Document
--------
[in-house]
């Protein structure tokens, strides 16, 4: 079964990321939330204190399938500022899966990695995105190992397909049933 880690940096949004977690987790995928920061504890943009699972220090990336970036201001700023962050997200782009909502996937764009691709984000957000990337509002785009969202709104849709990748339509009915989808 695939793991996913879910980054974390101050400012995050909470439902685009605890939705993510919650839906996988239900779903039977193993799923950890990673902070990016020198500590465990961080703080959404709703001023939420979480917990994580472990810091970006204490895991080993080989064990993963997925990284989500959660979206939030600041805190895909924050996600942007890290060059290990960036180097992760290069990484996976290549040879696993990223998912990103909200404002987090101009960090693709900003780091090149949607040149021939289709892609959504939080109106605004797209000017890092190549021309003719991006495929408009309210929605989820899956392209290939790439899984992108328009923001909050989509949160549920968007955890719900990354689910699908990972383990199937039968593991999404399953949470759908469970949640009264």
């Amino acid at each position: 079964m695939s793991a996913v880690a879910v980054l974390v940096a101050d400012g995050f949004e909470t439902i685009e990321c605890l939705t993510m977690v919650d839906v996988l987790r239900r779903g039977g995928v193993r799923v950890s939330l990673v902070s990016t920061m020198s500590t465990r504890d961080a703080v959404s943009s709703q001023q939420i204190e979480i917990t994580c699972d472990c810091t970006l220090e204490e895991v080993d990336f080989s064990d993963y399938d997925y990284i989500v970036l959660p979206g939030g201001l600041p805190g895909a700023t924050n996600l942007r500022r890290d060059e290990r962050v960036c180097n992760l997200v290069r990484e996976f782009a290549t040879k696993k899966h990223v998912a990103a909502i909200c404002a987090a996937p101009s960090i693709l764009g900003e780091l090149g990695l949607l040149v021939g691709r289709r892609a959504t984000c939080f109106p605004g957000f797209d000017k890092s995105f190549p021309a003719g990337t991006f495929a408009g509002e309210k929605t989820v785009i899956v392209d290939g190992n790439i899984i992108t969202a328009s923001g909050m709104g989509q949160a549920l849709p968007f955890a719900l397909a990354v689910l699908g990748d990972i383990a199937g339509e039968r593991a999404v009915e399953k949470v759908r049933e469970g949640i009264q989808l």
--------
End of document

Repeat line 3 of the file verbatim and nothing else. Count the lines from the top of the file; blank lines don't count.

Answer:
């Amino acid at each position: 079964m695939s793991a996913v880690a879910v980054l974390v940096a101050d400012g995050f949004e909470t439902i685009e990321c605890l939705t993510m977690v919650d839906v996988l987790r239900r779903g039977g995928v193993r799923v950890s939330l990673v902070s990016t920061m020198s500590t465990r504890d961080a703080v959404s943009s709703q001023q939420i204190e979480i917990t994580c699972d472990c810091t970006l220090e204490e895991v080993d990336f080989s064990d993963y399938d997925y990284i989500v970036l959660p979206g939030g201001l600041p805190g895909a700023t924050n996600l942007r500022r890290d060059e290990r962050v960036c180097n992760l997200v290069r990484e996976f782009a290549t040879k696993k899966h990223v998912a990103a909502i909200c404002a987090a996937p101009s960090i693709l764009g900003e780091l090149g990695l949607l040149v021939g691709r289709r892609a959504t984000c939080f109106p605004g957000f797209d000017k890092s995105f190549p021309a003719g990337t991006f495929a408009g509002e309210k929605t989820v785009i899956v392209d290939g190992n790439i899984i992108t969202a328009s923001g909050m709104g989509q949160a549920l849709p968007f955890a719900l397909a990354v689910l699908g990748d990972i383990a199937g339509e039968r593991a999404v009915e399953k949470v759908r049933e469970g949640i009264q989808l």